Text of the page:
As a mental health professional and first-time attendee at a Community Conversation held at the Wilkinson Library on Tuesday, March 14, “A Community Approach to Preventing Sexual Violence,” I left with gratitude for the open and sensitive discussion of this important community and personal issue. Invited panelists represented many of our community resources, including the Tri-County Health Network, the San Miguel Resource Center, the Wilkinson Public Library, the Telluride School District (along with two student peer supporters), the Telluride Regional Medical Center and the Telluride Marshal’s Department. Also in attendance were over 20 participants from a wide age range who hailed from Telluride and elsewhere.

After signing in, each participant was greeted with a smile, an amazing dinner and was issued a “necklace” that allowed everyone to access simultaneous translation. The meeting began with a review of prior agreements to set a collaborative, inclusive, safe and supportive tone that lasted throughout the session. We were then invited to engage in an “eye-opening” ice-breaker activity that clearly demonstrated the types and extent of unwanted sexual contact or violence many have experienced personally or via a loved one. After this, the guest panelists shared current support available for all victims who may or may not want to pursue legal action (for various reasons) via a formal police report. A well-facilitated, open conversation then ensued with participants asking questions of the panelists and each other and sharing ideas for how a community might further decrease sexual and other forms of personal violence. The meeting was impressive not only for its depth of information, but also because it clearly demonstrated a community of care that values cooperation versus division.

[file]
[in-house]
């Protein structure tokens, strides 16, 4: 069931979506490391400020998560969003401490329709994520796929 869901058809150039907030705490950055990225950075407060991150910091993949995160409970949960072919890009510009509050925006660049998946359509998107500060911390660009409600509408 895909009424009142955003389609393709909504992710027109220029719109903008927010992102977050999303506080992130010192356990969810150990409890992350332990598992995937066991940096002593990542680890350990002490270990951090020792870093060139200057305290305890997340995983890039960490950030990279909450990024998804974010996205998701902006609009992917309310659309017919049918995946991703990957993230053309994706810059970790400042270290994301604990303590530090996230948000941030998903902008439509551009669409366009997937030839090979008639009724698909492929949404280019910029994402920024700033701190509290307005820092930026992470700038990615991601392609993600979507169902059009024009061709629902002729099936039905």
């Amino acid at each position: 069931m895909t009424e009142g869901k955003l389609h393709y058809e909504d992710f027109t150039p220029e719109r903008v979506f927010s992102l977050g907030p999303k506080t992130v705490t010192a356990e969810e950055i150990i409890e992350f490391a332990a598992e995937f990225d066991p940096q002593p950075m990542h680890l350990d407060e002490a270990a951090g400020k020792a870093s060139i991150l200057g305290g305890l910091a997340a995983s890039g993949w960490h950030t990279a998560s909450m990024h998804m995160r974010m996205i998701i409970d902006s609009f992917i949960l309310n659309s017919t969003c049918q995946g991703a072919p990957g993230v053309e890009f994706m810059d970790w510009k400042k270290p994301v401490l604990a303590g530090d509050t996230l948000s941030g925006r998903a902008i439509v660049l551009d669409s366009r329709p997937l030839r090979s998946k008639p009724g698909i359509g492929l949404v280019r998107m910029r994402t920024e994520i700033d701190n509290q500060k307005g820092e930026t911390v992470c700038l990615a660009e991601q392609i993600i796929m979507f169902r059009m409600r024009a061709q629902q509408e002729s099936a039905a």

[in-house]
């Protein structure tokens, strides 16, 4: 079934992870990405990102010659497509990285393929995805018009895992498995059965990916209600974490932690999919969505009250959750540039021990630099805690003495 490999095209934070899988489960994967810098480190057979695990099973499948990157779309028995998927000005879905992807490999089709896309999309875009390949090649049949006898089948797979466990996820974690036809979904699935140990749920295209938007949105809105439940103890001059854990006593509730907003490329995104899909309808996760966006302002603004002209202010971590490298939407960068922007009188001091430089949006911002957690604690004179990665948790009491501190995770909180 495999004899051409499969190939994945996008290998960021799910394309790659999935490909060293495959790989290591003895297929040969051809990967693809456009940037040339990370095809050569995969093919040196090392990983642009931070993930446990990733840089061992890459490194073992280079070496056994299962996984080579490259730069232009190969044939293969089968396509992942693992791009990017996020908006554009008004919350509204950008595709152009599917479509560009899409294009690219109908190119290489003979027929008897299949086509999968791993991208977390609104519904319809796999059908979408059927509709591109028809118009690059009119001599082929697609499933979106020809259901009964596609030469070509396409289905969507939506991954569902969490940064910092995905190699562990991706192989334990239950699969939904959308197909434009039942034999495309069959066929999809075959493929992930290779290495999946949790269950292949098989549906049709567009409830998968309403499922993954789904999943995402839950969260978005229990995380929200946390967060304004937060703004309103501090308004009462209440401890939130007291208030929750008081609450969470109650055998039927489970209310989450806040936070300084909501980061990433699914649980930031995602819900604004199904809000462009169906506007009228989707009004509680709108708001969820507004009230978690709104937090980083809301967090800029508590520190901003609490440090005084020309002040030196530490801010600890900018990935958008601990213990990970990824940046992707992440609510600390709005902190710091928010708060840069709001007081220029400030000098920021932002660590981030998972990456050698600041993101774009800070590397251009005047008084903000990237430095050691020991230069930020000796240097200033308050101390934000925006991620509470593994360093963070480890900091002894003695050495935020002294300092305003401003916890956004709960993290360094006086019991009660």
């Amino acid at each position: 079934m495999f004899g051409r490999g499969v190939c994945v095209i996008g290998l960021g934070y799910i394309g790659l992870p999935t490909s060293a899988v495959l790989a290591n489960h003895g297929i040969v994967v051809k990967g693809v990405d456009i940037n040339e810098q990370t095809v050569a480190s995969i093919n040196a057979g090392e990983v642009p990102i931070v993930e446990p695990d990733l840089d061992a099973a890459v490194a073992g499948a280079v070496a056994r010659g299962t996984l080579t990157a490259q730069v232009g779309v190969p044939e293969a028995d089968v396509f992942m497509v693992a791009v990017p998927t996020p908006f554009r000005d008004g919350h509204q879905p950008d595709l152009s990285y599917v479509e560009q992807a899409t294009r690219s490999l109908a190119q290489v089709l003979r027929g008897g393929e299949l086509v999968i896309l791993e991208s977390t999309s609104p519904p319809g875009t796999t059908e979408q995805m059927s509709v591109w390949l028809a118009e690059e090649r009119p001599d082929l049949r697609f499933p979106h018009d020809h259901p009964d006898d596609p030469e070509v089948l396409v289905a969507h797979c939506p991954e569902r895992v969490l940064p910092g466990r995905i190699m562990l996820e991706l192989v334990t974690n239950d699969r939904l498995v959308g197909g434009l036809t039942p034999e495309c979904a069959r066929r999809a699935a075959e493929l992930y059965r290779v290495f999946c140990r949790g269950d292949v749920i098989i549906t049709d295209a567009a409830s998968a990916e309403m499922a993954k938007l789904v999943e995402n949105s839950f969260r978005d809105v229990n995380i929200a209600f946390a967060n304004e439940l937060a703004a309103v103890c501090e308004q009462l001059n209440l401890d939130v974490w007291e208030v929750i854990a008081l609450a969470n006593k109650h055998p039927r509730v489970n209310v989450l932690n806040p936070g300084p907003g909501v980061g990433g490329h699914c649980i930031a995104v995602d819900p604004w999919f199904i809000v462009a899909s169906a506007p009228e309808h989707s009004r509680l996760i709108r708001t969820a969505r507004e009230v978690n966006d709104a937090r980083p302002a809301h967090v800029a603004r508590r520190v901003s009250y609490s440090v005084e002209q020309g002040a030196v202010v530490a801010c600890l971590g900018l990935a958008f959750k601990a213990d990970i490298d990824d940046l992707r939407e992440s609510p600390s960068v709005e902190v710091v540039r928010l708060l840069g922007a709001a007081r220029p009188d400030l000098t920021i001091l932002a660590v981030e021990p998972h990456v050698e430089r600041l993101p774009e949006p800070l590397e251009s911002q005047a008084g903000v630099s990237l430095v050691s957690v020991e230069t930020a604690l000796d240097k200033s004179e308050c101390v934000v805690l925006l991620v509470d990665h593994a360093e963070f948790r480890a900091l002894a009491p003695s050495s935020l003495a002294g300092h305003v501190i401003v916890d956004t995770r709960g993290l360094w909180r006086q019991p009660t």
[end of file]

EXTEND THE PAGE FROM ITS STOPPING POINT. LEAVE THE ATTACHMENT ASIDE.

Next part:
An underlying theme woven throughout the discussion was an acknowledgement that a caring community must not ignore or keep silent about such behavior. Additionally, our conversation focused on the importance of early, developmentally appropriate prevention and how all adults in our community serve as critical role models for our younger generation. The session ended with the recognition that no community is perfect and that as individuals, we can help address this and other difficult topics facing our community by fostering a similar, safe space for an informal conversation with people within our “sphere of influence” who might not have been in attendance — and through additional meetings on such topics with community leaders. We also encouraged one another to speak up when we witness harmful behaviors and to actively support others who do the same.

Overall, I am thankful to have attended this dialogue and to be a member of this remarkable community. The collaborative spirit apparent throughout the evening left a hopeful impression that there is no limit as to what might be accomplished to create a safe and caring community for all when we are willing to engage in such shared conversations.

Gloria Miller

Fall Creek